He Gets None of Me Love
Hey guys! Don't forget that the deadline for the Simpsons Contest is on Saturday. Keep those entries pouring in!
Now I need to ask a serious question...
How do you feel about Sean Kingston?
Has his music even traveled outside the U.S.? His laughably poor Wikipedia entry doesn't give me any clues about his international reach. It does, however, tell me he uses MySpace to "hit J.R. up 5 times a day."
You know! J.R.
Anyway... for those of you both here and abroad who don't know Mr. Kingston's music, let me bring you up to speed.
He's currently foisting two singles on American radio, and both blend samples of classic hits with a pop-reggae sound. It's sort of like Shaggy, but with fewer references to banging on the bathroom floor.
Of Kingston's singles, "Beautiful Girls" is the most inescapable. If you live near a radio or have ever walked down a street where people play radios, you've probably heard his slightly whiny voice singing over a Jamaica-ed up loop of "Stand By Me."
Missed this jam? Go here.
It's highly likely "Beautiful Girls"--which finds our young hero bemoaning his weakness in the presence of the title characters--will be the number one song in America next week. At the very least, it will be in the top five.
Then there's "Me Love," his even newer song that has started getting played on the radio here in NYC. Rock purists should probably take a seat before I tell you about this one.
"Me Love" egregiously rips off "D'yer Maker" by Led Zepplin.
I remember people foaming at the mouth when Sheryl Crow covered the song pretty faithfully, so I only can imagine what they're doing now. Look out your windows. Do you see fires in the streets? This song may be why.
And I'm not saying "Beautiful Girls" and "Me Love" aren't catchy. They are. The latter is especially so because "D'yer Maker" just sticks in your head. (Oh! Oh-oh-oh-oh! You don't have to go-oh!)
No... I get why the songs are hits. But even for silly pop songs, I find them almost painfully insipid. At least a dumb song like "Barbie Girl" has some irony, and Nelly's "Hot in Herre" has a wicked good beat. Sean Kingston's music just sounds lazy. Like, sub-P. Diddy lazy. There's nothing distinctive about Kingston's voice, and his producer (the aforementioned J.R.) has used the most inauthentic, mall-friendly reggae riffs. They're straight out of a Caribbean Cruise Line commercial, where old white people in floral print shirts dive under "da limbo stick" while white-jacketed "ethnic" servants stand nearby pouring daiquiris.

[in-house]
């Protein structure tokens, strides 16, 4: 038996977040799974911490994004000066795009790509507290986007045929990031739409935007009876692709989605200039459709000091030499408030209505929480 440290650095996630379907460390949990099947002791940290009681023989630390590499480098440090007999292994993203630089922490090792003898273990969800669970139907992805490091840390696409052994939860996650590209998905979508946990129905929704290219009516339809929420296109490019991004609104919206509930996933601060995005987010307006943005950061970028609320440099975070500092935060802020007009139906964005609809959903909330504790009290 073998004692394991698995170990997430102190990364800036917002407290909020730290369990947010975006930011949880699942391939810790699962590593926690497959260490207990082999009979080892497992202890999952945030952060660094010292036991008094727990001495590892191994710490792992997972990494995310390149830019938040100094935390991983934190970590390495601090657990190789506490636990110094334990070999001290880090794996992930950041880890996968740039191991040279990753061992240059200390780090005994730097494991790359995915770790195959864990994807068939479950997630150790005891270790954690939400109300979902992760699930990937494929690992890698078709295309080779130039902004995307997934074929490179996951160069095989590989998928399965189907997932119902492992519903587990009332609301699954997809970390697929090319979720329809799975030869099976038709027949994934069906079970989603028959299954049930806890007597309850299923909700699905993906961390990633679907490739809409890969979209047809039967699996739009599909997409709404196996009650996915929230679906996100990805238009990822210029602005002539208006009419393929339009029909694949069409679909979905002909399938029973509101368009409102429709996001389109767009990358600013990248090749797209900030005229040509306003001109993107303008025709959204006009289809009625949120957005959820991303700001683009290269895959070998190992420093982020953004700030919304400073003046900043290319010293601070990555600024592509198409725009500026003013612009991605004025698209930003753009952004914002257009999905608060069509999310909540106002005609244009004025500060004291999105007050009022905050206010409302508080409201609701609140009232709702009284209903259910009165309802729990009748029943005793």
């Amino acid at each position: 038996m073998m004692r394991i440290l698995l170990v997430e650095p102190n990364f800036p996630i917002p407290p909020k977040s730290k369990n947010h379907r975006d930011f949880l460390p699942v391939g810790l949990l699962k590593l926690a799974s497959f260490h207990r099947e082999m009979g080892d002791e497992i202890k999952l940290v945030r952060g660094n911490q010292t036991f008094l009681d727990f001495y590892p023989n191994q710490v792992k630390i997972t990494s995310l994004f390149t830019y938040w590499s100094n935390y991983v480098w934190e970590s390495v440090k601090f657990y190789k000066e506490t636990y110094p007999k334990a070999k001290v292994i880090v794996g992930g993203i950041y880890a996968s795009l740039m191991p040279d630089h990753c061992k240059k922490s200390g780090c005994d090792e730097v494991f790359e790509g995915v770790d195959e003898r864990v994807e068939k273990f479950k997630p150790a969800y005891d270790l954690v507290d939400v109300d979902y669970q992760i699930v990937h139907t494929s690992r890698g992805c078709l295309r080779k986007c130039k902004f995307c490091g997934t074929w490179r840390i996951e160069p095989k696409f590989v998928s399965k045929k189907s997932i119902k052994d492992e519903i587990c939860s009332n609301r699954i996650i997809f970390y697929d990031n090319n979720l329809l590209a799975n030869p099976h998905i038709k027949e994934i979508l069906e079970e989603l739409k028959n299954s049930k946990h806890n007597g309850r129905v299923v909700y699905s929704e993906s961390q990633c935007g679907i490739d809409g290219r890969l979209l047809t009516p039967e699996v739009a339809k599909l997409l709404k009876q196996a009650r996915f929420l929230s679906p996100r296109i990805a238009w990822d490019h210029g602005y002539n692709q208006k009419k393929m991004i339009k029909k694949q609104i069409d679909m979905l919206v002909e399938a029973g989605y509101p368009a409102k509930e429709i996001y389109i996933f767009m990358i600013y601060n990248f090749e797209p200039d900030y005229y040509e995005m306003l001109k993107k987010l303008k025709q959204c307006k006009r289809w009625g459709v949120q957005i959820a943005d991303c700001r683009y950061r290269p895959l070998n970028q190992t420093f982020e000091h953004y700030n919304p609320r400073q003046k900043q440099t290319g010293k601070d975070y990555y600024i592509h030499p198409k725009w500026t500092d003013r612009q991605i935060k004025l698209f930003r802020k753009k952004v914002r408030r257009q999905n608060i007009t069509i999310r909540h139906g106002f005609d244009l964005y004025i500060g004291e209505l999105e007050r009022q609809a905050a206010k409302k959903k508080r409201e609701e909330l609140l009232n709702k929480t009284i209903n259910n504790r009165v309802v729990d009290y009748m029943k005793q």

And remember how I mentioned Shaggy? His reggae pop has about three million times more complexity. Go back and listen to "It Wasn't Me." It holds up pretty well.
For those still doubting that Kingston's music is insincere, I offer these lyrics from "Girls:"
It was back in '99
Watchin' movies all the time
Oh when I went away
For doin' my first crime
Oh it was, was it? Back in '99? Because Kingston was born in 1990. I do not for one quick second believe he was in jail at the age of nine.
"Mark," you say, "Are you suggesting that Sean Kingston is the first teenage pop star to be turned into a total phony by the industry machine? Did you not pay attention to your own post about 'Kids, Incorporated?'"
Obviously, Kingston's not the first offender. However, he drives me especially crazy.
What about you? Do you think I'm right, or am I overreacting?